Inequalities are cumulative, inter-generational and multi-sectorial.

Billionaire families, their children and grandchildren, inherit and invest billions. They have privileged access to the most prestigious schools and medical facilities, and conveniently fall in love with equally privileged, well-connected mates to join their fortunes and form even greater financial empires. Their wealth buys favorable, even fawning, mass media coverage and the services of the most influential lawyers and accountants to cover their swindles and tax evasion.

Billionaires hire innovators and sweat shop MBA managers to devise more ways to slash wages, increase productivity and ensure that inequalities widen even further. Billionaires do not have to be the brightest or most innovative people: Such individuals can simply be bought or imported on the ‘free market’ and discarded at will.

Billionaires have bought out or formed joint ventures with each other, creating interlocking directorates. Banks, IT, factories, warehouses, food and appliance, pharmaceuticals and hospitals are linked directly to political elites who slither through doors of rotating appointments within the IMF, the World Bank, Treasury, Wall Street banks and prestigious law firms.

Consequences of Inequalities

First and foremost, billionaires and their political, legal and corporate associates dominate the political parties. They designate the leaders and key appointees, thus ensuring that budgets and policies will increase their profits, erode social benefits for the masses and weaken the political power of popular organizations.

Secondly, the burden of the economic crisis is shifted on to the workers who are fired and later re-hired as part-time, contingent labor. Public bailouts, provided by the taxpayer, are channeled to the billionaires under the doctrine that Wall Street banks are too big to fail and workers are too weak to defend their wages, jobs and living standards.

Billionaires buy political elites, who appoint the World Bank and IMF officials tasked with instituting policies to freeze or reduce wages, slash corporate and public health care obligations and increase profits by privatizing public enterprises and facilitating corporate relocation to low wage, low tax countries.

As a result, wage and salary workers are less organized and less influential; they work longer and for less pay, suffer greater workplace insecurity and injuries – physical and mental – fall into decline and disability, drop out of the system, die earlier and poorer, and, in the process, provide unimaginable profits for the billionaire class. Even their addiction and deaths provide opportunities for huge profit – as the Sackler Family, manufacturers of Oxycontin, can attest.

The billionaires and their political acolytes argue that deeper regressive taxation would increase investments and jobs. The data speaks otherwise. The bulk of repatriated profits are directed to buy back stock to increase dividends for investors; they are not invested in the productive economy. Lower taxes and greater profits for conglomerates means more buy-outs and greater outflows to low wage countries. In real terms taxes are already less than half the headline rate and are a major factor heightening the concentration of income and power – both cause and effect.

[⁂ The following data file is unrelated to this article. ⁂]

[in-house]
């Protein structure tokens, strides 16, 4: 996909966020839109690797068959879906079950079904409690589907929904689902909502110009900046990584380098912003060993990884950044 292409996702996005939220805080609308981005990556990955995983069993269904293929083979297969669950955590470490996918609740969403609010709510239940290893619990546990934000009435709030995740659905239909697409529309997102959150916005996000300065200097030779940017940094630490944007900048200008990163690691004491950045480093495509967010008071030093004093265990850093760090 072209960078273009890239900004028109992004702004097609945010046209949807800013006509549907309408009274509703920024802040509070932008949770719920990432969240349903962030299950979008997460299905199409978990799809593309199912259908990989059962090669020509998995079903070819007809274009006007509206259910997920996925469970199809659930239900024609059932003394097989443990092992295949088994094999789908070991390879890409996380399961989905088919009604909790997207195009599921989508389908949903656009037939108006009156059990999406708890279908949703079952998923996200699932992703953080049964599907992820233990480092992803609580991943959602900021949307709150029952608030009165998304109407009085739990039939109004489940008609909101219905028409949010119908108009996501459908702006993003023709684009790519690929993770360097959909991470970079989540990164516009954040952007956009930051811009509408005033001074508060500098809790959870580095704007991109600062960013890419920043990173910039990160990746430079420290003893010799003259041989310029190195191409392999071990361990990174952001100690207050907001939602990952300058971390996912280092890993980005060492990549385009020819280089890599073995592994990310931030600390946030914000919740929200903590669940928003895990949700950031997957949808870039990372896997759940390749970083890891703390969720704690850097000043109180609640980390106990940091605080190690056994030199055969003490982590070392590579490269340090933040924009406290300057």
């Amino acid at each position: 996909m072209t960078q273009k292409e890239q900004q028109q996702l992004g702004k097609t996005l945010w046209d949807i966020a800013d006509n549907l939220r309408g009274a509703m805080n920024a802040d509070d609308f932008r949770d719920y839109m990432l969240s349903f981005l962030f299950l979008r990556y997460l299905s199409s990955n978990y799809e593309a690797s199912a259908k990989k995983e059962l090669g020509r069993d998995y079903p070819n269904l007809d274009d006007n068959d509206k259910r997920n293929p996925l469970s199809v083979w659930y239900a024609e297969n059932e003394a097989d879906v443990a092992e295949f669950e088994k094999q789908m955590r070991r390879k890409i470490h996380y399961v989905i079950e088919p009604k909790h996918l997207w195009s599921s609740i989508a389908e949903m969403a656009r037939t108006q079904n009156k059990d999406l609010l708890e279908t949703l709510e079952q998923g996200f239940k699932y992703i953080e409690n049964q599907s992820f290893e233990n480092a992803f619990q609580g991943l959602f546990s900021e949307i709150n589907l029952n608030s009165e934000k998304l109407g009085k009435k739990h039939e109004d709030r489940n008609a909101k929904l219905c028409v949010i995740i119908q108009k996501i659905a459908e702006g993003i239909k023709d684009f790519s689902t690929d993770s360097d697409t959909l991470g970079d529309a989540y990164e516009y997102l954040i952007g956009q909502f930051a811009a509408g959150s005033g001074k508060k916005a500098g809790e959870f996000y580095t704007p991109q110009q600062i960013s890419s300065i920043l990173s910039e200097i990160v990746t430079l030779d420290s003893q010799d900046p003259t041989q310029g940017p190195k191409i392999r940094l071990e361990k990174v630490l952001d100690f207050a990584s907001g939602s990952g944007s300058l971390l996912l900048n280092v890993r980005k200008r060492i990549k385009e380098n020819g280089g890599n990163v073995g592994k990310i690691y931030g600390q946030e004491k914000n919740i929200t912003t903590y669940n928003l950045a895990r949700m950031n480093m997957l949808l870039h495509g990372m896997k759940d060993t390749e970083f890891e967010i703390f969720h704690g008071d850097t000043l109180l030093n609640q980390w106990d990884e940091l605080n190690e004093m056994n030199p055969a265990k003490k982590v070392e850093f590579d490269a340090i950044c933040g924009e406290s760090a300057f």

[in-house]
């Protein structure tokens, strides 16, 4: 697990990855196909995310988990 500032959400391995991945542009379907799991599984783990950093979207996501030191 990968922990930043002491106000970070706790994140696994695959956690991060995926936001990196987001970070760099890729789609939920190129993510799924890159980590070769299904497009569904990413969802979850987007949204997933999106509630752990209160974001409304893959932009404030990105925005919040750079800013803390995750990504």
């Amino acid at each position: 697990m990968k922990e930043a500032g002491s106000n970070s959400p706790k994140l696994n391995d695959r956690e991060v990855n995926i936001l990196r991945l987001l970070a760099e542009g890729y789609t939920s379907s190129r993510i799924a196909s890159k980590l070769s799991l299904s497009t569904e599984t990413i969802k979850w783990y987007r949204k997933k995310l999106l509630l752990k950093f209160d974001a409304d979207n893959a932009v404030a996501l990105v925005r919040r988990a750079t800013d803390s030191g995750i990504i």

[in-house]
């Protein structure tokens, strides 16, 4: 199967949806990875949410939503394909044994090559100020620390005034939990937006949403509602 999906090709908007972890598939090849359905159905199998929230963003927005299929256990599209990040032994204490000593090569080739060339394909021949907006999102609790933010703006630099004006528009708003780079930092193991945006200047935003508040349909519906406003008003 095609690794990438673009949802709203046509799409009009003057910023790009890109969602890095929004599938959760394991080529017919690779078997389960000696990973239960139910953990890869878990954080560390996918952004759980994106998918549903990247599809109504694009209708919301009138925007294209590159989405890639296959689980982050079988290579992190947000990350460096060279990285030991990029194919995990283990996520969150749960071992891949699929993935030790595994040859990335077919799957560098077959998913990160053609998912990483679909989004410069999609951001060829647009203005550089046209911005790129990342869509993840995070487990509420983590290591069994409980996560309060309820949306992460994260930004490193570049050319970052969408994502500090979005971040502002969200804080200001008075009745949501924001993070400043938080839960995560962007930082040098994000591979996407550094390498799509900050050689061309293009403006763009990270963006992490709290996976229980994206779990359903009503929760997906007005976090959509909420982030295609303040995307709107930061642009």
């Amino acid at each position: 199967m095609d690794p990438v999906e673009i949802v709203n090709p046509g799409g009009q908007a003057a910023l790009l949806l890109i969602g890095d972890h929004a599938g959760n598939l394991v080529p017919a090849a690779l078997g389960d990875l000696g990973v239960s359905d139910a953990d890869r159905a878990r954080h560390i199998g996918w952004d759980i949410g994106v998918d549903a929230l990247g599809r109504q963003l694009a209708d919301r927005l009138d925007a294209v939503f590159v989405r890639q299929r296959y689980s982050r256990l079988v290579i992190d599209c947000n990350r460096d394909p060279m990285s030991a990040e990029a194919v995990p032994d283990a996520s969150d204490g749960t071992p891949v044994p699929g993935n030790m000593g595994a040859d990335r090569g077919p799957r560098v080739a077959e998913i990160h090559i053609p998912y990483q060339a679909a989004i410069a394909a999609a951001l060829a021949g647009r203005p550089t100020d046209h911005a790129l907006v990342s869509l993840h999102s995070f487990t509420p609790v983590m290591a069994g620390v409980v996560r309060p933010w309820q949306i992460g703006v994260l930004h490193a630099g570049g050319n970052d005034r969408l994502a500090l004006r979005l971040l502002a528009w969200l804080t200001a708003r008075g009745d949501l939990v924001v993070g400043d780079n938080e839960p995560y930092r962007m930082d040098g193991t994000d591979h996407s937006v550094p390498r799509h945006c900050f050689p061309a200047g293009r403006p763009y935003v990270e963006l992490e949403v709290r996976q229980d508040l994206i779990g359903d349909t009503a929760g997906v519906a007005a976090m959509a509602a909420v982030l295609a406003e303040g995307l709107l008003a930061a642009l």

Corporate elites, the billionaires in the Silicon Valley-Wall Street global complex are relatively satisfied that their cherished inequalities are guaranteed and expanding under the Demo-Republican Presidents- as the ‘good times’ roll on.

Away from the ‘billionaire elite’, the ‘outsiders’ – domestic capitalists – clamor for greater public investment in infrastructure to expand the domestic economy, lower taxes to increase profits, and state subsidies to increase the training of the labor force while reducing funds for health care and public education. They are oblivious to the contradiction.

In other words, the capitalist class as a whole, globalist and domestic alike, pursues the same regressive policies, promoting inequalities while struggling over shares of the profits.

One hundred and fifty million wage and salaried taxpayers are excluded from the political and social decisions that directly affect their income, employment, rates of taxation, and political representation.

They understand, or at least experience, how the class system works. Most workers know about the injustice of the fake ‘free trade’ agreements and regressive tax regime, which weighs heavy on the majority of wage and salary earners.

However, worker hostility and despair is directed against ‘immigrants’ and against the ‘liberals’ who have backed the import of cheap skilled and semi-skilled labor under the guise of ‘freedom’. This ‘politically correct’ image of imported labor covers up a policy, which has served to lower wages, benefits and living standards for American workers, whether they are in technology, construction or production. Rich conservatives, on the other hand, oppose immigration under the guise of ‘law and order’ and to lower social expenditures – despite that fact that they all use imported nannies, tutors, nurses, doctors and gardeners to service their families. Their servants can always be deported when convenient.